Contraceptive Consumers: Gender and the Political Economy of Birth Control in the 1930s

By Tone, Andrea | Journal of Social History, Spring 1996 | Go to article overview

Contraceptive Consumers: Gender and the Political Economy of Birth Control in the 1930s


Tone, Andrea, Journal of Social History


In 1933, readers of McCall's probably noticed the following advertisement for Lysol feminine hygiene in the magazine's July issue:

The most frequent eternal triangle:

A HUSBAND ... A WIFE ... and her FEARS

Fewer marriages would flounder around in a maze of misunderstanding and unhappiness if more wives knew and practiced regular marriage hygiene. Without it, some minor physical irregularity plants in a woman's mind the fear of a major crisis. Let so devastating a fear recur again and again, and the most gracious wife turns into a nerve-ridden, irritable travesty of herself.(1)

Hope for the vexed woman was at hand, however. In fact, it was as close as the neighborhood store. Women who invested their faith and dollars in Lysol, the ad promised, would find in its use the perfect panacea for their marital woes. Feminine hygiene would contribute to "a woman's sense of fastidiousness" while freeing her from habitual fears of pregnancy. Used regularly, Lysol would ensure "health and harmony ... throughout her married life."(2)

The McCall's ad, one of hundreds of birth control ads published in women's magazines in the 1930s, reflects the rapid growth of the contraceptive industry in the United States during the Depression. Birth control has always been a matter of practical interest to women and men. By the early 1930s, despite long-standing legal restrictions and an overall decline in consumer purchasing power, it had also become a profitable industry. Capitalizing on Americans' desire to limit family size in an era of economic hardship, pharmaceutical firms, rubber manufacturers, mail-order houses, and fly-by-night peddlers launched a successful campaign to persuade women and men to eschew natural methods for commercial devices whose efficacy could be "scientifically proven." In 1938, with the industry's annual sales exceeding $250 million, Fortune pronounced birth control one of the most prosperous new businesses of the decade.(3)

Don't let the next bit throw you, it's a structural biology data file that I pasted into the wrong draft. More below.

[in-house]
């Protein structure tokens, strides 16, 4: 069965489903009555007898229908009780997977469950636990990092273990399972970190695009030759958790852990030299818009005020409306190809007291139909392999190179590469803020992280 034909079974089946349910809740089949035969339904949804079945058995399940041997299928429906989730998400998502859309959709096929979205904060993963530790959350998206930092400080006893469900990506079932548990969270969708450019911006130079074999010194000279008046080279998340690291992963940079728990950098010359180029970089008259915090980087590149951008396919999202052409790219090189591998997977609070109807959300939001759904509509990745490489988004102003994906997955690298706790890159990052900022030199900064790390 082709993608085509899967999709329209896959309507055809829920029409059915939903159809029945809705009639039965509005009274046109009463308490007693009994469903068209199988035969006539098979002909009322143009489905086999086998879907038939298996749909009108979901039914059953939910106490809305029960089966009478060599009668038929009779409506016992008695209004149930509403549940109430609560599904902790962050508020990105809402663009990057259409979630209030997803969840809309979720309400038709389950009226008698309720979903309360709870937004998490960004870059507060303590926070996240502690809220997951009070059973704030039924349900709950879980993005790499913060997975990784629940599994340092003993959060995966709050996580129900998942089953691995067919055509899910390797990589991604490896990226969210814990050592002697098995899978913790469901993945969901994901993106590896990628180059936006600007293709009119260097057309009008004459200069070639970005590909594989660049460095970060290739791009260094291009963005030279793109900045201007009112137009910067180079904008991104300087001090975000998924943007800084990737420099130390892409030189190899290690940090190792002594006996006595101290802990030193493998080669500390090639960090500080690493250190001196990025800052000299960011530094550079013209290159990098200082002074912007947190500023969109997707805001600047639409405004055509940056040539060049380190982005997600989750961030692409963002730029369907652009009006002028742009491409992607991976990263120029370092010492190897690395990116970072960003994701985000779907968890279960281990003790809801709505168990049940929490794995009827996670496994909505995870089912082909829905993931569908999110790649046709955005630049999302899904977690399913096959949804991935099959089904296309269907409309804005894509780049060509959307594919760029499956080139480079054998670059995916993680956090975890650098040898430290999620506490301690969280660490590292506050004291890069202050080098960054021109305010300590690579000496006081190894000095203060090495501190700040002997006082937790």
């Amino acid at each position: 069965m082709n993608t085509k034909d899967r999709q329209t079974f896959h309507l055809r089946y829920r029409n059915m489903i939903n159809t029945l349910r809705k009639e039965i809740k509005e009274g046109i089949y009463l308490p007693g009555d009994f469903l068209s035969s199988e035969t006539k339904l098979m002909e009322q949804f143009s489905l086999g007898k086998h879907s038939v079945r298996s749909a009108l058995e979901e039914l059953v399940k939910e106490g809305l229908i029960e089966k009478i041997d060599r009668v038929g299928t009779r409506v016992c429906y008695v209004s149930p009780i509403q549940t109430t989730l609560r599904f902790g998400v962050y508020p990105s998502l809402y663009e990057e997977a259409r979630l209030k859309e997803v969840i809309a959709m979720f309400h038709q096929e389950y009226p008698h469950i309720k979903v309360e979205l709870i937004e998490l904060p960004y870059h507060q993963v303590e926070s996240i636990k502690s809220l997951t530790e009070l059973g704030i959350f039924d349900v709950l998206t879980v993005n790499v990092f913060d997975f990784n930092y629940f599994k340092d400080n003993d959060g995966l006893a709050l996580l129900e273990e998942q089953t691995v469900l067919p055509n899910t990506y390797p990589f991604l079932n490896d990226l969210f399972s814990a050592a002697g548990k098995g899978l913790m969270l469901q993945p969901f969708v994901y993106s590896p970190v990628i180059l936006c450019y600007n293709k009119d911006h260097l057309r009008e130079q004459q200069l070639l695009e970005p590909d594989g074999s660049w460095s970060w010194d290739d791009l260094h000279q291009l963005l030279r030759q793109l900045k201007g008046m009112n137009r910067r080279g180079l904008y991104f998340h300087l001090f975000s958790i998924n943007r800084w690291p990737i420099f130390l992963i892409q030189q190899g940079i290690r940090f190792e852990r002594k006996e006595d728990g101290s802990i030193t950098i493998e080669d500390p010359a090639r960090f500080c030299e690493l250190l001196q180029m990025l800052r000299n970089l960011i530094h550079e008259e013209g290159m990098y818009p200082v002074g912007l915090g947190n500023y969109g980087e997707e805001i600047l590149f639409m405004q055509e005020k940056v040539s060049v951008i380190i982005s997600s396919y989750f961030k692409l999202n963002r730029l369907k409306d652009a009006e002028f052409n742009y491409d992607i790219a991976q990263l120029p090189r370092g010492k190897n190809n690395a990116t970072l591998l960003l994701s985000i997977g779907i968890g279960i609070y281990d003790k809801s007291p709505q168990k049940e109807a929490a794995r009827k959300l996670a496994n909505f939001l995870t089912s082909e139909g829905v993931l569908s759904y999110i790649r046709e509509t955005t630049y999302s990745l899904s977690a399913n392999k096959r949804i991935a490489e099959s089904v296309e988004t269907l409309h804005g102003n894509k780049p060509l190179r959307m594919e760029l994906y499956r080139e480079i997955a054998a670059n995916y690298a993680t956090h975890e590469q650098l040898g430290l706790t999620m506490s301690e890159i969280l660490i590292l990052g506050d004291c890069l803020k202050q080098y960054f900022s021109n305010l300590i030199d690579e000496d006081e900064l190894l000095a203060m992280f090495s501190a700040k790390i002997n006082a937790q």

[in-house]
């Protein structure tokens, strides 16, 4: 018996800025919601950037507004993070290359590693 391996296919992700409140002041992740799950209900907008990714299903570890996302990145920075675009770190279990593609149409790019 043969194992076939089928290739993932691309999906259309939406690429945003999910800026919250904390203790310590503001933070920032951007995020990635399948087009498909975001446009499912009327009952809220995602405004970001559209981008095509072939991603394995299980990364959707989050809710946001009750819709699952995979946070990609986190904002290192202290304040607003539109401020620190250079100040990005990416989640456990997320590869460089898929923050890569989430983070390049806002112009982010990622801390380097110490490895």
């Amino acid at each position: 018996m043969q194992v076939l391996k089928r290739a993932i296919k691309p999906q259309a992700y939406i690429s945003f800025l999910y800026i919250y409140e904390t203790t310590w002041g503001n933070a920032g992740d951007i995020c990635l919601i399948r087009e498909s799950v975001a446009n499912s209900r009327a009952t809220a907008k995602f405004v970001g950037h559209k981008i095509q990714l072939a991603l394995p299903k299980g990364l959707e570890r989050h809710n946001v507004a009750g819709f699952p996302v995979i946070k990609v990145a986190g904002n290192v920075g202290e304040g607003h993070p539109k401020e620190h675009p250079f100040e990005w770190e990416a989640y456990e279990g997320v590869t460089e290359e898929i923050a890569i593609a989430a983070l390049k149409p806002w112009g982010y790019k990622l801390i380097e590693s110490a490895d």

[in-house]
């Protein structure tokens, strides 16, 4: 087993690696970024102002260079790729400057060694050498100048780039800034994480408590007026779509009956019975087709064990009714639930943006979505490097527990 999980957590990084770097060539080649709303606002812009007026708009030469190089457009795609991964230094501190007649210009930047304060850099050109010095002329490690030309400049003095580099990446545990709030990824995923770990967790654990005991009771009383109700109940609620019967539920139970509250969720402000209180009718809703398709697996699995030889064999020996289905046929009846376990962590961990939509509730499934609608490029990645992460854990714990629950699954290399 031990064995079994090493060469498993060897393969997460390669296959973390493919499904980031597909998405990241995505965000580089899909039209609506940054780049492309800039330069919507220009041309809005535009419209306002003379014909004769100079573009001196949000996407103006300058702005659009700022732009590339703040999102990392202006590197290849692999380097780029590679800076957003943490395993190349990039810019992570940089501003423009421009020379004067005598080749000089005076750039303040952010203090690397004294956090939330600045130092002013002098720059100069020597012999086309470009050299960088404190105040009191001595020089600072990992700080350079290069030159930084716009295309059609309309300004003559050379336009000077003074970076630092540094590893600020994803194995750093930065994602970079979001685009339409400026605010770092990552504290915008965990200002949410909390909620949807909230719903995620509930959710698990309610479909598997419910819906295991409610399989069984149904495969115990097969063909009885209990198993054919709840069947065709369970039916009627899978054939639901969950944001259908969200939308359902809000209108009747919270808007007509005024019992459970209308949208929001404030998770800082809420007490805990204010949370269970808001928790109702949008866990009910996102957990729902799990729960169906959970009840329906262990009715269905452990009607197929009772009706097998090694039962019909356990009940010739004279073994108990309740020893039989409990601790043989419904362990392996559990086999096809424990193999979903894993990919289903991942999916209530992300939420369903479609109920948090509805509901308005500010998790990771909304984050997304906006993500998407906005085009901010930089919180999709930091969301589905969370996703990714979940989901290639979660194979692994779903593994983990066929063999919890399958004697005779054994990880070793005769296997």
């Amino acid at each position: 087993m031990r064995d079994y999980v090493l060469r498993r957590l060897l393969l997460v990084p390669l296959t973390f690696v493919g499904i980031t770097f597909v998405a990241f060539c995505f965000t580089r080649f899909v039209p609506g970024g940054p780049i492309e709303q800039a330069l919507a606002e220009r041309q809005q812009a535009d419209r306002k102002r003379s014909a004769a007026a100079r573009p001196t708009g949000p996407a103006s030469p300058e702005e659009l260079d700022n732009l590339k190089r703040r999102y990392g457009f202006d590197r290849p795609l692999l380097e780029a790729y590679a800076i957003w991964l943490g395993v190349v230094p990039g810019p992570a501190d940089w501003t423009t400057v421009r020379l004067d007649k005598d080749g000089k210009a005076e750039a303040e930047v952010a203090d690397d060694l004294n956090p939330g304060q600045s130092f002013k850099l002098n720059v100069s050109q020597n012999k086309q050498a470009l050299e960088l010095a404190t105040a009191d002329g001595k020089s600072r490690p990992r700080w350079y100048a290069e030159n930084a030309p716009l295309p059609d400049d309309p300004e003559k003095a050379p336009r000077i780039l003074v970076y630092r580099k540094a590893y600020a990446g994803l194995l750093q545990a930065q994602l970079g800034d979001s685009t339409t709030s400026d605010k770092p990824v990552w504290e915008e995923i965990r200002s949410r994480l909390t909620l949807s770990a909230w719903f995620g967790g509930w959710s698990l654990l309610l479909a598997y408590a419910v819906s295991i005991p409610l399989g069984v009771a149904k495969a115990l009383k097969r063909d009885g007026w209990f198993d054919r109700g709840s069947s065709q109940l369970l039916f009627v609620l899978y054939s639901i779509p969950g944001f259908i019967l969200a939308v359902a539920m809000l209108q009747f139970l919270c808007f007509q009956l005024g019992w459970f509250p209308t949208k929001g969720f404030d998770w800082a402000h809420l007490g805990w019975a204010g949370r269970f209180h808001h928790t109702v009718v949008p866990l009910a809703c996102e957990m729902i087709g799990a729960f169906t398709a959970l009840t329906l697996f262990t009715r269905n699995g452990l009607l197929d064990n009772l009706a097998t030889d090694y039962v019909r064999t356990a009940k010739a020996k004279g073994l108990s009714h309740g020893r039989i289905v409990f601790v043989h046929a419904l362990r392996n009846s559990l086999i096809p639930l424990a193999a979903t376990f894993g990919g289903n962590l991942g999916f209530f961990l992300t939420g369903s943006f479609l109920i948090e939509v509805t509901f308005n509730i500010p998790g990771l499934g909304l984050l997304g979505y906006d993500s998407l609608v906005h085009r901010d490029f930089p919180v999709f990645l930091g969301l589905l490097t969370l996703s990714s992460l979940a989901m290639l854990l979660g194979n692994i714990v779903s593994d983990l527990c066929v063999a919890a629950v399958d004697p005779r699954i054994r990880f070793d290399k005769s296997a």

Since the Depression, the contraceptive industry's wealth and standing have steadily increased. Yet despite its meteoric rise, the contraceptive industry remains an unexplored chapter of American history. Studying the birth control movement chiefly as a medical or political phenomenon, historians have discounted the social significance of its commercialization. This historiographical lacuna can be explained, in part, by the belief that technological stagnation forestalled the emergence of a lucrative contraceptive industry prior to the mass marketing of oral contraceptives in 1960. In fact, the technological innovations of the 1960s and 1970s merely fortified the industry's already well-established position. Decades before the Pill became a household word, the political economy of birth control in the United States had already been shaped.(4)

It was during the Depression that the structure of the modern contraceptive market emerged. Depression-era manufacturers were the first to create a mass market for contraceptives in the United States. Through successful advertising they heightened demand for commercial birth control while building a permanent consumer base that facilitated the industry's subsequent expansion. Significantly, this consumer constituency was almost exclusively female. Condoms, the most popular commercial contraceptive before the Depression, generated record sales in the 1930s. But it was profits from female contraceptives - sales of which outnumbered those of condoms five to one by the late 1930s - that fuelled the industry's prodigious growth.(5) Then, as now, women were the nation's leading contraceptive consumers.

An important feature distinguished the birth-control market of the 1930s from that of today, however: its illegality. Federal and state laws dating from the 1870s proscribed the inter-state distribution and sale of contraceptives. Although by the 1920s the scope of these restrictions had been modified by court interpretations permitting physicians to supply contraceptive information and devices in several states, the American Medical Association's ban on medically dispensed contraceptive advice remained intact.

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